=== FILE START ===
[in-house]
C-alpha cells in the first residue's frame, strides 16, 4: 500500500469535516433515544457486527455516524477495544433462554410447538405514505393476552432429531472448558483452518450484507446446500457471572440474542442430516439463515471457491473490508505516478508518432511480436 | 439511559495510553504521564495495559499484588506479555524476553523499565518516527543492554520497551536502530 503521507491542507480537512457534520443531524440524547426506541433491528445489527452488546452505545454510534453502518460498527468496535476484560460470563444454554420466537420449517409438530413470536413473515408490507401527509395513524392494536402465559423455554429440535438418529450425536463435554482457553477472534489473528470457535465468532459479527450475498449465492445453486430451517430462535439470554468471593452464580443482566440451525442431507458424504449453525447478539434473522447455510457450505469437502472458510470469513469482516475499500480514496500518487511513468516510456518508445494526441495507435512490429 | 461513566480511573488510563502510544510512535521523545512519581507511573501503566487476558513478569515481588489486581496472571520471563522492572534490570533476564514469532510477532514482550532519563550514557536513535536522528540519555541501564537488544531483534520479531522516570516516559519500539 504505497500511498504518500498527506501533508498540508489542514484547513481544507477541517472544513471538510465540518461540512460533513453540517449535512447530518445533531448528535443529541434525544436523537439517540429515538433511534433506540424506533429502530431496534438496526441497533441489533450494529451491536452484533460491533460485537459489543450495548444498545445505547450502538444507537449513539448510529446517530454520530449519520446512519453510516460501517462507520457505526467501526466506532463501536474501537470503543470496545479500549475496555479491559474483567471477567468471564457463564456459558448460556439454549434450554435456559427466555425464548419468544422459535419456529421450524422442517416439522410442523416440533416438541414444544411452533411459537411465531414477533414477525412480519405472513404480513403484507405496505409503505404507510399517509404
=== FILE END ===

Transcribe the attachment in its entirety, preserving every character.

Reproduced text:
[in-house]
C-alpha cells in the first residue's frame, strides 16, 4: 500500500469535516433515544457486527455516524477495544433462554410447538405514505393476552432429531472448558483452518450484507446446500457471572440474542442430516439463515471457491473490508505516478508518432511480436 | 439511559495510553504521564495495559499484588506479555524476553523499565518516527543492554520497551536502530 503521507491542507480537512457534520443531524440524547426506541433491528445489527452488546452505545454510534453502518460498527468496535476484560460470563444454554420466537420449517409438530413470536413473515408490507401527509395513524392494536402465559423455554429440535438418529450425536463435554482457553477472534489473528470457535465468532459479527450475498449465492445453486430451517430462535439470554468471593452464580443482566440451525442431507458424504449453525447478539434473522447455510457450505469437502472458510470469513469482516475499500480514496500518487511513468516510456518508445494526441495507435512490429 | 461513566480511573488510563502510544510512535521523545512519581507511573501503566487476558513478569515481588489486581496472571520471563522492572534490570533476564514469532510477532514482550532519563550514557536513535536522528540519555541501564537488544531483534520479531522516570516516559519500539 504505497500511498504518500498527506501533508498540508489542514484547513481544507477541517472544513471538510465540518461540512460533513453540517449535512447530518445533531448528535443529541434525544436523537439517540429515538433511534433506540424506533429502530431496534438496526441497533441489533450494529451491536452484533460491533460485537459489543450495548444498545445505547450502538444507537449513539448510529446517530454520530449519520446512519453510516460501517462507520457505526467501526466506532463501536474501537470503543470496545479500549475496555479491559474483567471477567468471564457463564456459558448460556439454549434450554435456559427466555425464548419468544422459535419456529421450524422442517416439522410442523416440533416438541414444544411452533411459537411465531414477533414477525412480519405472513404480513403484507405496505409503505404507510399517509404